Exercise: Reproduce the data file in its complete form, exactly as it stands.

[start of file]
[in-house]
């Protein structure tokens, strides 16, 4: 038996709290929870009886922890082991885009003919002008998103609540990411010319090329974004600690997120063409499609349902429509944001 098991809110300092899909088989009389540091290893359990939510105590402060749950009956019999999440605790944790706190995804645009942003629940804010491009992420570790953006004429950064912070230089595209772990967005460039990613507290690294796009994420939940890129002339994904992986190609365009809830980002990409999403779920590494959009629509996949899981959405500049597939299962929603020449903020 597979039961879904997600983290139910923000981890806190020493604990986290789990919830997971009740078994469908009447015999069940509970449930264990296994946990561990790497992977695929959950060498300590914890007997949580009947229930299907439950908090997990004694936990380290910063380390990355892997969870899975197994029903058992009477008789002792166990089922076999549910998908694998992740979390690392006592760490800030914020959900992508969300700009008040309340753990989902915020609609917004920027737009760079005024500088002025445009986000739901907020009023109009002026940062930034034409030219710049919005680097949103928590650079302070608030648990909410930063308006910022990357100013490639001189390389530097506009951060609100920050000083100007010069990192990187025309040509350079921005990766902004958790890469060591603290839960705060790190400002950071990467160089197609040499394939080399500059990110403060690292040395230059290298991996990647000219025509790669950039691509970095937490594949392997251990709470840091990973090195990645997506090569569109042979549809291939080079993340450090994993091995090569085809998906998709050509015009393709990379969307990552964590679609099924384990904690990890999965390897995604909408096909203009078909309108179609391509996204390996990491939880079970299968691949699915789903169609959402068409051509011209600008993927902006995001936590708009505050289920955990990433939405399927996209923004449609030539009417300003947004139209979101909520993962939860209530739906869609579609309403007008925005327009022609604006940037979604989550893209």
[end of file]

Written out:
[in-house]
């Protein structure tokens, strides 16, 4: 038996709290929870009886922890082991885009003919002008998103609540990411010319090329974004600690997120063409499609349902429509944001 098991809110300092899909088989009389540091290893359990939510105590402060749950009956019999999440605790944790706190995804645009942003629940804010491009992420570790953006004429950064912070230089595209772990967005460039990613507290690294796009994420939940890129002339994904992986190609365009809830980002990409999403779920590494959009629509996949899981959405500049597939299962929603020449903020 597979039961879904997600983290139910923000981890806190020493604990986290789990919830997971009740078994469908009447015999069940509970449930264990296994946990561990790497992977695929959950060498300590914890007997949580009947229930299907439950908090997990004694936990380290910063380390990355892997969870899975197994029903058992009477008789002792166990089922076999549910998908694998992740979390690392006592760490800030914020959900992508969300700009008040309340753990989902915020609609917004920027737009760079005024500088002025445009986000739901907020009023109009002026940062930034034409030219710049919005680097949103928590650079302070608030648990909410930063308006910022990357100013490639001189390389530097506009951060609100920050000083100007010069990192990187025309040509350079921005990766902004958790890469060591603290839960705060790190400002950071990467160089197609040499394939080399500059990110403060690292040395230059290298991996990647000219025509790669950039691509970095937490594949392997251990709470840091990973090195990645997506090569569109042979549809291939080079993340450090994993091995090569085809998906998709050509015009393709990379969307990552964590679609099924384990904690990890999965390897995604909408096909203009078909309108179609391509996204390996990491939880079970299968691949699915789903169609959402068409051509011209600008993927902006995001936590708009505050289920955990990433939405399927996209923004449609030539009417300003947004139209979101909520993962939860209530739906869609579609309403007008925005327009022609604006940037979604989550893209």